5 Common Running Injuries & How To Avoid Them

Authored by: VSI

While running has an extremely positive impact on your body (i.e. strengthens the heart, improves cardiovascular endurance, aids in weight loss) it can often lead to a varying list of injuries. It is even estimated that nearly 80 percent of runners are injured each year! Don’t worry, though – we’ve got the top 5 most common running injuries and how to avoid them.



Runner’s knee, otherwise known as patellofemoral pain syndrome, is a tender pain around or behind the kneecap. The repetitive nature of running places a lot of pressure on the legs, especially when coupled with hard pavement and downhill running. These conditions contribute to muscle imbalances and weak hips and accumulate in placing unneeded extra stress on the knees, resulting in pain. One way to avoid Runner’s Knee is to stick to flat or uphill terrain and choose softer surfaces when possible. To treat the pain try using a knee brace, tape the knee prior to running, take anti-inflammatory medication, or cut back on mileage.


The tissues that connect your heel to your lower-leg muscles is called the Achilles. Mileage increase, improper footwear, tight calf muscles, or even a naturally flat foot can cause the Achilles tendon to become irritated, resulting in painful swelling. Try stretching your calf muscles before and after working out and wear supportive shoes. Also consider skipping that up-hill run you were thinking of doing. To treat Achilles tendinitis try anti-inflammatories, stretching, and the always-reliable R.I.C.E strategy {rest, ice, compression, and elevation}.


Plantar fascia is the tissue on the bottom of the foot and can often be the culprit of inflammation, irritation, or even tearing of the tissue. Plantar fasciitis may be the result of constant pounding of the feet on the road, or wearing unsupportive footwear. One way to reduce the pain is to wear shoes with extra cushion and stretch your heels prior to running. Resting also helps with the pain.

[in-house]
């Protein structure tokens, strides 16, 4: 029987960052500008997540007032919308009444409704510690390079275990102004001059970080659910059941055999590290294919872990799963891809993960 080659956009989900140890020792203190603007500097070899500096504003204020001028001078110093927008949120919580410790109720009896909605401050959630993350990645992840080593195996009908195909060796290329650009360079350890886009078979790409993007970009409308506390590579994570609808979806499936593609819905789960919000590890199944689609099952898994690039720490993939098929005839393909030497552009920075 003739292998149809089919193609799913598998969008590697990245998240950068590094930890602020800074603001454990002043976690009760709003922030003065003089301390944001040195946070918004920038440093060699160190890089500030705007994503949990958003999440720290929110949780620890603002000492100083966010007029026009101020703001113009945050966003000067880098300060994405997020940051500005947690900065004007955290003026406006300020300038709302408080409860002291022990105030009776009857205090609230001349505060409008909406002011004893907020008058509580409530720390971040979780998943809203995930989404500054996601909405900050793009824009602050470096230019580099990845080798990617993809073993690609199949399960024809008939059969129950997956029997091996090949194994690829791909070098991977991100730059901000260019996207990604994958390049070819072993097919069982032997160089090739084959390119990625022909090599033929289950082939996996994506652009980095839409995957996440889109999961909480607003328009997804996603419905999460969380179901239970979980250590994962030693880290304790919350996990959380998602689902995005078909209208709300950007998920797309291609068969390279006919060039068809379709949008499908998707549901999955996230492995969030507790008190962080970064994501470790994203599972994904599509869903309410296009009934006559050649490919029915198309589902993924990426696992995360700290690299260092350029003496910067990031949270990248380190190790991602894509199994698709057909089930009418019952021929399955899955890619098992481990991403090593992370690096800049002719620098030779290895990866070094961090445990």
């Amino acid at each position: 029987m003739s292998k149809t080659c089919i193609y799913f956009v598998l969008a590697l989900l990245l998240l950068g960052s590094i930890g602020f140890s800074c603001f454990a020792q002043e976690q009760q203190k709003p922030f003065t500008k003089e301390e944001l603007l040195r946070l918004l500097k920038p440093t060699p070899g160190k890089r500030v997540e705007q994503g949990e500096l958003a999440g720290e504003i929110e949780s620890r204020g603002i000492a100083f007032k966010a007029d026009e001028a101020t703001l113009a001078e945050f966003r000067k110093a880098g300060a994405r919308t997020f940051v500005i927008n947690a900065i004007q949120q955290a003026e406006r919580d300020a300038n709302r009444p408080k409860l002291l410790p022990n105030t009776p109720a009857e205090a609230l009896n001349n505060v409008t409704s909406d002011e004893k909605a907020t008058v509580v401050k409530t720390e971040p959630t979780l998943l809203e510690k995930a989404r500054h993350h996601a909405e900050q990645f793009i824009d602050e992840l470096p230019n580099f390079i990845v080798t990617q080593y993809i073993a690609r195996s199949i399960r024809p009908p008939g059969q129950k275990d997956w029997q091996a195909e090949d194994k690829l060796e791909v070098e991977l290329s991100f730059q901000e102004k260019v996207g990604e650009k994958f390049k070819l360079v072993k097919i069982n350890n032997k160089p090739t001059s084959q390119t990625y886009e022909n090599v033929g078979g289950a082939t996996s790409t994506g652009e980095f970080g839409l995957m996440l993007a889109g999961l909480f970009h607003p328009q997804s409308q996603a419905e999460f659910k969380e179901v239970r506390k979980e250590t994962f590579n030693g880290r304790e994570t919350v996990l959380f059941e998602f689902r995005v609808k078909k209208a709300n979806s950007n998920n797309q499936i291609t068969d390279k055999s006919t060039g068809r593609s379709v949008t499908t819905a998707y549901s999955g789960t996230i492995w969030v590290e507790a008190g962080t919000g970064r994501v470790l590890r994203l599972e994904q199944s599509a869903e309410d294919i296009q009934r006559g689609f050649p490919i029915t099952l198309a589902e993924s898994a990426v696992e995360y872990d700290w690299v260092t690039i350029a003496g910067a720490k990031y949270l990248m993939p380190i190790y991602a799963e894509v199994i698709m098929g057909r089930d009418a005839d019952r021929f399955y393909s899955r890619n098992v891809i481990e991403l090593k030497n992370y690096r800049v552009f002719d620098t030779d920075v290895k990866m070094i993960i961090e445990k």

Shin splints are probably the most common running injuries. Shin splints occur when the muscles and tendons covering the shinbone become inflamed, leading to aching, stabbing sensations in the shins. To reduce the pain, place ice on the shins for 15-20 minutes and keep them elevated to reduce swelling. Shock-absorbing soles in your shoes may help to prevent this nasty injury and running of softer surfaces is a good rule of thumb.


Stress fractures are small cracks in the bones that are a result of repeatedly pounding greater amounts of force than the leg bones can bear. Stress fractures require time off and usually involve crutches and physical therapy. It may even require surgery! To avoid stress fractures be sure to cross-train so you don’t overuse your body, wear proper shoes, and chug that calcium.

If you’re experiencing difficulties running, or need an evaluation for ankle/joint pain, schedule an appointment with one of our Physical Therapists today!

Topics covered

About the Author

Featured Resources

Insights to Achieve a Pain-Free Life

Join the Patients We’ve Helped on the Road to Recovery